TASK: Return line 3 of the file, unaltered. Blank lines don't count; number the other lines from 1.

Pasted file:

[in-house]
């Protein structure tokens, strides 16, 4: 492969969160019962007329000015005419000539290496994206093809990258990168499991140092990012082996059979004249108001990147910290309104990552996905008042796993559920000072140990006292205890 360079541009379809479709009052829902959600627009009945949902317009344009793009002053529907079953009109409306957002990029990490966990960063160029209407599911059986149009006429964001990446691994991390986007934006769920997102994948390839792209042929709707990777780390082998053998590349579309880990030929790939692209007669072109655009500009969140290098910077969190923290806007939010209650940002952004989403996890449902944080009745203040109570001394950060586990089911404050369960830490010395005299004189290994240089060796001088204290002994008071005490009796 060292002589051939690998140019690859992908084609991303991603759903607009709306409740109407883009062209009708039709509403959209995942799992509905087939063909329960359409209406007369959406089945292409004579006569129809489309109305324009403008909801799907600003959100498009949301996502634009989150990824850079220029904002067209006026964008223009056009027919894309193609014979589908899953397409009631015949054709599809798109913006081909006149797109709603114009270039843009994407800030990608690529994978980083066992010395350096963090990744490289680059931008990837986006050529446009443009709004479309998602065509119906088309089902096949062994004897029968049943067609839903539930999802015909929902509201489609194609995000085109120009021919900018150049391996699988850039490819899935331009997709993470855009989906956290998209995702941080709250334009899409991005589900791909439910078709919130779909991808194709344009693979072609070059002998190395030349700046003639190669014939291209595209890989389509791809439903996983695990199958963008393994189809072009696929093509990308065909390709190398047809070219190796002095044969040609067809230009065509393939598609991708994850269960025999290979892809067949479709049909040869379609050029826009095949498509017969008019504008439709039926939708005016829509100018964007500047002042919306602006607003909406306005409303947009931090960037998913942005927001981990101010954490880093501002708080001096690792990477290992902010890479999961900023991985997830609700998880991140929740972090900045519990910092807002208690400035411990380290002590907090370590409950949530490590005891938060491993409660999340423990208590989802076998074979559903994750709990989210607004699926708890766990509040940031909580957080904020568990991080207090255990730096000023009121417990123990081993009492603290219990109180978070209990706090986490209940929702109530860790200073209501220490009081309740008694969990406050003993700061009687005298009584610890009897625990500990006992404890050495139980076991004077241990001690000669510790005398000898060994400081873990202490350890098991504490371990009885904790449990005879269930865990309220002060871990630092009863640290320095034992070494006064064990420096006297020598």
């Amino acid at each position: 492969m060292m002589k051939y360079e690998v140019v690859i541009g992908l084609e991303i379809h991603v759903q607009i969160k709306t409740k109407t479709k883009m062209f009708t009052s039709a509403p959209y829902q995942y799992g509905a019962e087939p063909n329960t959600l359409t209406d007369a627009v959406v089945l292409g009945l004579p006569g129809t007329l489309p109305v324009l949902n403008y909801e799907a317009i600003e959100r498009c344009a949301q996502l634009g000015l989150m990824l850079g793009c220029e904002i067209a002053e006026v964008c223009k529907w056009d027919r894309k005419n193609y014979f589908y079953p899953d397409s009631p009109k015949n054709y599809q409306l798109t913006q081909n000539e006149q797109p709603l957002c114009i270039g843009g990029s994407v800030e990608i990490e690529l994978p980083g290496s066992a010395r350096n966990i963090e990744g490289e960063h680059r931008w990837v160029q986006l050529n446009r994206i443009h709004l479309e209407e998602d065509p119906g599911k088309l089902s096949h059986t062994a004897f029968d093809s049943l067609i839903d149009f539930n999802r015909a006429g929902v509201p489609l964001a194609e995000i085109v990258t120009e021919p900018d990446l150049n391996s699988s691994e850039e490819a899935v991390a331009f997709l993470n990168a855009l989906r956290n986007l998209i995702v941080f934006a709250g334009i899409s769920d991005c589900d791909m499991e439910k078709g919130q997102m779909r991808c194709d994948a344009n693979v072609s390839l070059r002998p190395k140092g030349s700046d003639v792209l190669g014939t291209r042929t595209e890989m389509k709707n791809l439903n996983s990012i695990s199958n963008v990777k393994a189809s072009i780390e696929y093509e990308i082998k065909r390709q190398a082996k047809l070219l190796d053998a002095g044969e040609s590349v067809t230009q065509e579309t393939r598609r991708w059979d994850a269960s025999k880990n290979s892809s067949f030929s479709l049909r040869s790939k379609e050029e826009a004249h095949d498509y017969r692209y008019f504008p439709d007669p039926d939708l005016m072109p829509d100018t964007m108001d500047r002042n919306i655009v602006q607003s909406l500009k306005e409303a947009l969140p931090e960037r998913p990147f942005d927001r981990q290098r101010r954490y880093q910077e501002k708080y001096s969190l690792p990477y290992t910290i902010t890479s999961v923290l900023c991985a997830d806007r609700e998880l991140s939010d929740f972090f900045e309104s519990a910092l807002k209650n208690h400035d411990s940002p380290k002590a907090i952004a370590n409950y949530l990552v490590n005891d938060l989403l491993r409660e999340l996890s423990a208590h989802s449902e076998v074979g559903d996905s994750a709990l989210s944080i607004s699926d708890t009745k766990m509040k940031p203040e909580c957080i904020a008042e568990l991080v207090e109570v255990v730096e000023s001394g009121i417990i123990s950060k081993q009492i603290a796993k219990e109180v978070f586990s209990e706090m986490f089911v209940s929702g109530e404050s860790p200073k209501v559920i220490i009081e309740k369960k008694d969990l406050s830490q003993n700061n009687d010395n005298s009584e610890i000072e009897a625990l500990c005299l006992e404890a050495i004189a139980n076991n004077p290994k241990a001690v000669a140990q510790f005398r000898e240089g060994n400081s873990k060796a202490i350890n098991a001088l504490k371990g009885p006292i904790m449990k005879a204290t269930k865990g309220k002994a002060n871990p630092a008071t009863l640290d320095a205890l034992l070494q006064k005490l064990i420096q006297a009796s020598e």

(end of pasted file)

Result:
């Amino acid at each position: 492969m060292m002589k051939y360079e690998v140019v690859i541009g992908l084609e991303i379809h991603v759903q607009i969160k709306t409740k109407t479709k883009m062209f009708t009052s039709a509403p959209y829902q995942y799992g509905a019962e087939p063909n329960t959600l359409t209406d007369a627009v959406v089945l292409g009945l004579p006569g129809t007329l489309p109305v324009l949902n403008y909801e799907a317009i600003e959100r498009c344009a949301q996502l634009g000015l989150m990824l850079g793009c220029e904002i067209a002053e006026v964008c223009k529907w056009d027919r894309k005419n193609y014979f589908y079953p899953d397409s009631p009109k015949n054709y599809q409306l798109t913006q081909n000539e006149q797109p709603l957002c114009i270039g843009g990029s994407v800030e990608i990490e690529l994978p980083g290496s066992a010395r350096n966990i963090e990744g490289e960063h680059r931008w990837v160029q986006l050529n446009r994206i443009h709004l479309e209407e998602d065509p119906g599911k088309l089902s096949h059986t062994a004897f029968d093809s049943l067609i839903d149009f539930n999802r015909a006429g929902v509201p489609l964001a194609e995000i085109v990258t120009e021919p900018d990446l150049n391996s699988s691994e850039e490819a899935v991390a331009f997709l993470n990168a855009l989906r956290n986007l998209i995702v941080f934006a709250g334009i899409s769920d991005c589900d791909m499991e439910k078709g919130q997102m779909r991808c194709d994948a344009n693979v072609s390839l070059r002998p190395k140092g030349s700046d003639v792209l190669g014939t291209r042929t595209e890989m389509k709707n791809l439903n996983s990012i695990s199958n963008v990777k393994a189809s072009i780390e696929y093509e990308i082998k065909r390709q190398a082996k047809l070219l190796d053998a002095g044969e040609s590349v067809t230009q065509e579309t393939r598609r991708w059979d994850a269960s025999k880990n290979s892809s067949f030929s479709l049909r040869s790939k379609e050029e826009a004249h095949d498509y017969r692209y008019f504008p439709d007669p039926d939708l005016m072109p829509d100018t964007m108001d500047r002042n919306i655009v602006q607003s909406l500009k306005e409303a947009l969140p931090e960037r998913p990147f942005d927001r981990q290098r101010r954490y880093q910077e501002k708080y001096s969190l690792p990477y290992t910290i902010t890479s999961v923290l900023c991985a997830d806007r609700e998880l991140s939010d929740f972090f900045e309104s519990a910092l807002k209650n208690h400035d411990s940002p380290k002590a907090i952004a370590n409950y949530l990552v490590n005891d938060l989403l491993r409660e999340l996890s423990a208590h989802s449902e076998v074979g559903d996905s994750a709990l989210s944080i607004s699926d708890t009745k766990m509040k940031p203040e909580c957080i904020a008042e568990l991080v207090e109570v255990v730096e000023s001394g009121i417990i123990s950060k081993q009492i603290a796993k219990e109180v978070f586990s209990e706090m986490f089911v209940s929702g109530e404050s860790p200073k209501v559920i220490i009081e309740k369960k008694d969990l406050s830490q003993n700061n009687d010395n005298s009584e610890i000072e009897a625990l500990c005299l006992e404890a050495i004189a139980n076991n004077p290994k241990a001690v000669a140990q510790f005398r000898e240089g060994n400081s873990k060796a202490i350890n098991a001088l504490k371990g009885p006292i904790m449990k005879a204290t269930k865990g309220k002994a002060n871990p630092a008071t009863l640290d320095a205890l034992l070494q006064k005490l064990i420096q006297a009796s020598e």